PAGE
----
Humans have a long-standing fascination with the keeping of exotic animals, records dating back as far as 4000BC show Ancient Egyptians kept wild birds for non-food purposes including for the purpose of sacrifice
Ancient Romans witnessed the killing of thousands of Bears, Panthers, Leopards, Lions and Elephants in the Colosseum, animals captured and trafficked on the request of orator and politician Marcus Caelius Rufus, demonstrative of an ancient obsession with exotic wild animals.
Indeed, the fascination with the keeping and exhibition of exotic animals has been demonstrated many times throughout ancient and modern history.
In the 1980s, the exotic pet trade boomed, resulting in an explosion in the popularity of reptiles as pets across the Western World, one example of this being the Burmese Python.
The Burmese Python can reach upwards of 23 feet and up to 75kg (nearly 12 stone) – though the heaviest captured weighed-in at 97.5kg (over 15 stone!) by which point many owners find themselves unable to care for the large snakes. This often results in their release into the wild.
In the Everglades (Florida, USA), climate and environmental conditions allow the survival of released Burmese Pythons.
In 1992, Category 5 Atlantic Hurricane ‘Andrew’ struck the Bahamas, Louisiana and Florida.
Among the devastation caused was the total destruction of a Python breeding centre in the Everglades. The escape of Burmese Pythons from the wreckage of this facility combined with the numbers of released pets led to the establishment of a significant breeding population of Burmese Python in the Everglades. https://www.axios.com/local/tampa-bay/2022/06/30/south-florida-snakes-hurricane-andrew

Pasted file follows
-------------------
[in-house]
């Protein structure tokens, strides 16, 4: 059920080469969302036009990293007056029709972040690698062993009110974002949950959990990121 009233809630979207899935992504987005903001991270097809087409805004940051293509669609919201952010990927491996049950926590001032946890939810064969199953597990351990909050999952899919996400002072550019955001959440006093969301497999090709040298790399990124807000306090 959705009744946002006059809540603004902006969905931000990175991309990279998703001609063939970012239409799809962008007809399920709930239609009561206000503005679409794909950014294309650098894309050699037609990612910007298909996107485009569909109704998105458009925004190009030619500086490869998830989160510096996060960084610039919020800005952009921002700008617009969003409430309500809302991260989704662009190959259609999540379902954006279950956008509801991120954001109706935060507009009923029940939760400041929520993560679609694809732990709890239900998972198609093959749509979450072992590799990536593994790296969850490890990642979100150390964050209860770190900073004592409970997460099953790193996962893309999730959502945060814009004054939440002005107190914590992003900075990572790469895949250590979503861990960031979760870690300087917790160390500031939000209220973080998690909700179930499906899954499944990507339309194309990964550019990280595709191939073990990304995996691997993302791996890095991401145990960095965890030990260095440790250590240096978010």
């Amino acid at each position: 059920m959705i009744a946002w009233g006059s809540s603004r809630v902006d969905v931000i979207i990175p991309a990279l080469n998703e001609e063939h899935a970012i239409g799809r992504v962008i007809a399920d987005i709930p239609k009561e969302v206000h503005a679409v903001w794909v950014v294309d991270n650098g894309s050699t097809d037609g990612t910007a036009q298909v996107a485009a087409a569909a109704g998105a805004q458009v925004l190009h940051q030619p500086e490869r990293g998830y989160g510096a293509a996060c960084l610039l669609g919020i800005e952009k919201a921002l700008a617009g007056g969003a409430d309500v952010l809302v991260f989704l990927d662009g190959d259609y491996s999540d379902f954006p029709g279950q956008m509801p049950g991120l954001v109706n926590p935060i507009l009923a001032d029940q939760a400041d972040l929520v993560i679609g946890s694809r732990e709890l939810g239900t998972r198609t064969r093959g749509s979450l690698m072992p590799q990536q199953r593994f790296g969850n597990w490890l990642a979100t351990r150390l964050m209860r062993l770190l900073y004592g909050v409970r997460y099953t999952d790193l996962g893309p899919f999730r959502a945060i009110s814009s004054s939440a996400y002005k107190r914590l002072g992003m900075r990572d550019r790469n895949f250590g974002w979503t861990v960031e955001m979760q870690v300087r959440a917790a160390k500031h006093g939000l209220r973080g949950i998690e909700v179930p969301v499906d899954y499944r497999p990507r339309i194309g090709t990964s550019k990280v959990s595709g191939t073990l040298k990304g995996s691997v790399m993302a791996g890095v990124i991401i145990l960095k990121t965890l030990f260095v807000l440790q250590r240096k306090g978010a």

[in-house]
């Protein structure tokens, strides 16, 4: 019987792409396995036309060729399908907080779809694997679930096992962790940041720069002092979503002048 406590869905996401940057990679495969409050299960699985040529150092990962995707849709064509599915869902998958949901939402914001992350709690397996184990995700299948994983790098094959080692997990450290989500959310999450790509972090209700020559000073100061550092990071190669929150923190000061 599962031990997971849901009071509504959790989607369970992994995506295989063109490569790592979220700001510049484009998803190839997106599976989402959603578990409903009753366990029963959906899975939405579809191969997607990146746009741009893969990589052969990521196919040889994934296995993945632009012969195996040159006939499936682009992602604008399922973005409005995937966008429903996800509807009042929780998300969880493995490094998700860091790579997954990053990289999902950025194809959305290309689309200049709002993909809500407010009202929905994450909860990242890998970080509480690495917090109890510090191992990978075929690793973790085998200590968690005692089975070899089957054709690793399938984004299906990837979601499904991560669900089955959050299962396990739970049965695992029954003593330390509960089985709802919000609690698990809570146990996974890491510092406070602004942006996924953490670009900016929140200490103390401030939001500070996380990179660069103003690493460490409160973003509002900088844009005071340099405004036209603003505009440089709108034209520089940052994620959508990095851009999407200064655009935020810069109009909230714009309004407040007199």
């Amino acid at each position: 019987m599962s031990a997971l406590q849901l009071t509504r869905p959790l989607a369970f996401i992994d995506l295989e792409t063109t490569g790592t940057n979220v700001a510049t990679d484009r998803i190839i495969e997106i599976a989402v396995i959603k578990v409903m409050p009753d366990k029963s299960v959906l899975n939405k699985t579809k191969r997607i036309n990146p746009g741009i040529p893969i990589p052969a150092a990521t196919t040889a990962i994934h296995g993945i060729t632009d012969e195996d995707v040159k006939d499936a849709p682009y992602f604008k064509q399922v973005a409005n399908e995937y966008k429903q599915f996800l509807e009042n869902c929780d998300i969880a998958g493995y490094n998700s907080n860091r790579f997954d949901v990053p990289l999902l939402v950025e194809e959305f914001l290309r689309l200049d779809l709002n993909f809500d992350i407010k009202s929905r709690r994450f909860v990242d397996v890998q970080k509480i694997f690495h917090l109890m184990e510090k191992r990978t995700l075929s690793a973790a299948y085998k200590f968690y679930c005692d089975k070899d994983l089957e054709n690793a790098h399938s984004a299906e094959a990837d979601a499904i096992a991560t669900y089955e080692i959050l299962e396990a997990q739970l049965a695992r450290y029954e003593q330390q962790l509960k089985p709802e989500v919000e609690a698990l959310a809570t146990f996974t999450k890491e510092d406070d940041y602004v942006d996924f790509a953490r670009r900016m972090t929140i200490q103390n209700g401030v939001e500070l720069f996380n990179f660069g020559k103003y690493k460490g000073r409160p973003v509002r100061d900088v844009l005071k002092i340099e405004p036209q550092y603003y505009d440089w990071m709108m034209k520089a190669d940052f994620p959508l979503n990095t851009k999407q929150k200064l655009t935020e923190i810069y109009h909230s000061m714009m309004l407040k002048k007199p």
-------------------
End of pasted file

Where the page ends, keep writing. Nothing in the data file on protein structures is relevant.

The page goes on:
Today, it is near impossible to estimate the number of Burmese Pythons living wild in the Everglades, largely due to the inaccessibility of much of the area for conducting research, and also due to the highly effective mottled-brown camouflage of the Burmese Python.
The Burmese python is native to Southeast Asia. As an invasive species, Burmese Python pose a huge threat to Florida wildlife and there has been an extensive decline in the population of native mammals and reptiles, from racoons to alligators (yes, really!).
Research findings suggest that in the space of only 15 years from 1997, the Racoon population dropped by as much as 99.3%, Opossums by 98.9%, and Bobcat by 97.5%.
Find out more here
Further research fitted Marsh and Cottontail rabbits with radio transmitters. It was discovered that 77% of rabbit deaths over a 12-month period were caused by Burmese Pythons. Read more here
As the Burmese Python is such a recognised nuisance to the Everglades ecosystem, barriers to hunting them have been removed by the Florida government.
Hunting of invasive reptile species is allowed on both private and public land (although some restrictions and guidance apply on public land), and even incentivised by the running of hunting competitions and events.
The annual Florida Python Challenge currently offers a grand prize of $10,000, with winning categories for most pythons and longest python killed. Prospective Python hunters do not even require a hunting permit/licence.
Although hunting does remove a relatively small number of Burmese Pythons from the ecosystem (eg. 231 in 2022 read more here), it is an ineffective method of population control, given that just one female python may lay 50-100 eggs per year. Because of this, more mitigation methods are being considered…
The Florida Fish and Wildlife Conservation Commission recently introduced their ‘Detector Dog Team’, using specially-trained dogs such as Labradors and Spaniels to hunt down and help their handlers remove Burmese Pythons from the wild.